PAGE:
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Manatee Festival brings out the gentle in all of us

The annual event in Crystal River is part education, part celebration and all fun. By the way, bring your appetite.

[Times photo: Stephen J. Coddington]
Jeanne Corrigan, right, a volunteer with Friends of the Homosassa Springs Wildlife State Park, shows off a baby alligator to festival-goers at the 2002 Manatee Festival.

By JORGE SANCHEZ, Times Staff Writer
© St. Petersburg Times
published January 13, 2002


CRYSTAL RIVER -- The city's love affair with the gentle manatee continues its annual celebration this afternoon as the Florida Manatee Festival comes back for a second day.

Spread over a three-block area of downtown, with a side trip across U.S. 19 to Kings Bay, the Manatee Festival offers nature sightseeing boat tours, streets lined with fine arts and crafts and entertainment.

Also, if you come today, plan on skipping breakfast. The Manatee Festival has a sumptuous array of seafood vendors. Among the offerings are crab cake sandwiches along with platters of cajun and fried grouper offered at Captain Jack's booth. Other booths offer similar fare, with many shrimp dishes included.

"We walked around looking at things until the smell just got to be too much and we had to eat lunch," said Jim Halford of Homosassa Springs, referring to the odor of grilled seafood drifting across the festival grounds.

Many people who visited the festival on Saturday walked over to the gazebo bandstand to eat lunch on one of the many hay bales scattered around. By lunchtime, the lawn was nearly filled, as people waited on the annual "Sounds Like Buffett To Me" sound-alike contest to begin. The contest featured about 12 singers, each performing a couple of Jimmy Buffett tunes for the grand prize of a Key West vacation.

Also delivering a stimulating musical performance Saturday was the Amazing Steel Drum Band. The band finished its set with a patriotic medley, which featured the anthems of each branch of the armed forces. As each anthem was played, veterans in the audience stood up, saluting and cheering, as their organization's music was played.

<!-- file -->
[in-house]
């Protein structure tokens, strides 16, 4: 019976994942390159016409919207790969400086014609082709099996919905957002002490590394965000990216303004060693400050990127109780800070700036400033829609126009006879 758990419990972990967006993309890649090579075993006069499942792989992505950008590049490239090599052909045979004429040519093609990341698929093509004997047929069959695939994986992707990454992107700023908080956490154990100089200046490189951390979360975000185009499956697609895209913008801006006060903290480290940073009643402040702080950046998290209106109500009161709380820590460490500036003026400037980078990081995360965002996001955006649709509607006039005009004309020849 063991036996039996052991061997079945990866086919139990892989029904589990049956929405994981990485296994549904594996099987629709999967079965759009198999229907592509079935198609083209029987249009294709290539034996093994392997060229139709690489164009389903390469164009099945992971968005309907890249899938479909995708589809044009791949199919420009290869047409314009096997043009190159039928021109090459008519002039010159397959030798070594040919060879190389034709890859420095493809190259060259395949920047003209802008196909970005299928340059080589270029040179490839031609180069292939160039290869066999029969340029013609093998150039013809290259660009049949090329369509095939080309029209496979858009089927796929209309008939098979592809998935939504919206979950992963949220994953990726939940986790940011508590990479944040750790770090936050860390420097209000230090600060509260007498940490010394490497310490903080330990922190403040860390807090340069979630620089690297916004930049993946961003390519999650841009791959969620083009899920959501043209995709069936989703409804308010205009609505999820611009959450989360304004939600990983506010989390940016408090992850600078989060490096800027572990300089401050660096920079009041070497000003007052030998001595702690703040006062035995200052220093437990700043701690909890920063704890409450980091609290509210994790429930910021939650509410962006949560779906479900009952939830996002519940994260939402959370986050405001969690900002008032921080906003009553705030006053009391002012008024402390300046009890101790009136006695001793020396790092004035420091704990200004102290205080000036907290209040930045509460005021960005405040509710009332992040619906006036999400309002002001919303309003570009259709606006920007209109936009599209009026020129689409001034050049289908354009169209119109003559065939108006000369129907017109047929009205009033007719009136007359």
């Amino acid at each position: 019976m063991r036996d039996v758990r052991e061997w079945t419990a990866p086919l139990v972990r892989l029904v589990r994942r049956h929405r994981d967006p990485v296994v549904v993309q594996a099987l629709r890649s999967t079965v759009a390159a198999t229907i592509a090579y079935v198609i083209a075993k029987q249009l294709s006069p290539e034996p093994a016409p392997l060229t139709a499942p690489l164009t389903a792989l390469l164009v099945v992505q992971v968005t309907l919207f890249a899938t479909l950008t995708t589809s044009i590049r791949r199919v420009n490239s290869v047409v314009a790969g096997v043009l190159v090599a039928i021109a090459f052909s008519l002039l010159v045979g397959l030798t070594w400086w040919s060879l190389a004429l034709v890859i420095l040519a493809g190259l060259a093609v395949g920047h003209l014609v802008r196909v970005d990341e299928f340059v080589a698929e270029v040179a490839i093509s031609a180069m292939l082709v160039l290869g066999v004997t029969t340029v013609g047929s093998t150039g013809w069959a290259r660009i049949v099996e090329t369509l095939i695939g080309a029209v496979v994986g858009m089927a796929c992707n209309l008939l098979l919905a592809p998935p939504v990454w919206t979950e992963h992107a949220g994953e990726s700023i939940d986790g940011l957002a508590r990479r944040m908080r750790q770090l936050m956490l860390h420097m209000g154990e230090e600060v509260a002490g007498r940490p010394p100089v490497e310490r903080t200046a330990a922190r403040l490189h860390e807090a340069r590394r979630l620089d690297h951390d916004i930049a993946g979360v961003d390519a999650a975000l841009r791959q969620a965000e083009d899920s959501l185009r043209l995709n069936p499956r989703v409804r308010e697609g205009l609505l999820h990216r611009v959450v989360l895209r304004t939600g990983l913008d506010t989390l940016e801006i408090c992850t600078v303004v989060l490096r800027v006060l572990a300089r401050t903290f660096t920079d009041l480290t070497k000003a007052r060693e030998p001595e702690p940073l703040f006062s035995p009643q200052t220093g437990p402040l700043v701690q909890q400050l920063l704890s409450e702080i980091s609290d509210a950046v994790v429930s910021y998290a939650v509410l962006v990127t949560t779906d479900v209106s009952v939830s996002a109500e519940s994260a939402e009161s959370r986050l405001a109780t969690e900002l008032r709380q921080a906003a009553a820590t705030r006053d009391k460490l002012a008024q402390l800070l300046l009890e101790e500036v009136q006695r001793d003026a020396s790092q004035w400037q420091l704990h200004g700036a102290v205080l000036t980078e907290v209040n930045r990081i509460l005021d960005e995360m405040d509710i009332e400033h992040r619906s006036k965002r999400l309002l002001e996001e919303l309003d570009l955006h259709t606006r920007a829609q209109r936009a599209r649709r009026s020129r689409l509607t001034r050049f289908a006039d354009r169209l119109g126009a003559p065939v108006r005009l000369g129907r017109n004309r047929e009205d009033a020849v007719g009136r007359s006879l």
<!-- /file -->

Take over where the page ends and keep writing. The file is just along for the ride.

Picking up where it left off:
The festival has about 120 crafters, lining NW First and Second avenues. Crafts include lots of wildlife wood carvings, along with some brilliantly colored oversized parrots. There are also hand-crafted jewels, wall hangings, wreaths, flavored oils and decorated clothing.

The fine arts exhibit, sponsored by the St. Petersburg Times, is on Citrus Avenue. Many local and regional painters have exhibits, mostly focusing on wildlife art.

The manatee education exhibits are at Heritage Village, a courtyard collection of shops on Citrus Avenue, close to U.S. 19. The exhibitors include the Friends of the Homosassa Springs Wildlife State Park, who brought along a couple of frisky baby alligators and a snake display. A park staffer greets passers-by in front of the booth, showing off a shiny 4-foot-long gray rat snake, which never fails to attract a crowd. Other wildlife exhibitors are the Manatee Rescue Group, which has safe boating information and the Save the Manatee Club.

Manatee education continues at City Hall, with several documentaries on video showing continuously.

On Saturday, hundreds of people took advantage of the warm weather to take a boat trip on Kings Bay. The trip included a pass-by of the manatee sanctuary in a portion of the bay. It was packed with the gentle, gray mammals. They seek the 72-degree waters of the bay as shelter from the cold which passed through earlier this week.

Festival hours are noon to 4 p.m. today. The best parking is available at Crystal River Mall, north of the festival on U.S. 19.

From there, you can board a shuttle bus to the festival site. There is a handicapped parking area at the mall, just north of Office Max. Otherwise, parking is available at two open fields at each end of the mall. Admission to the festival is $2 and boat rides cost $3 for adults and $1 for children ages 12 to 17. Boat ride tickets are available at the chamber of commerce booth on NW Seventh Street and Citrus Avenue.

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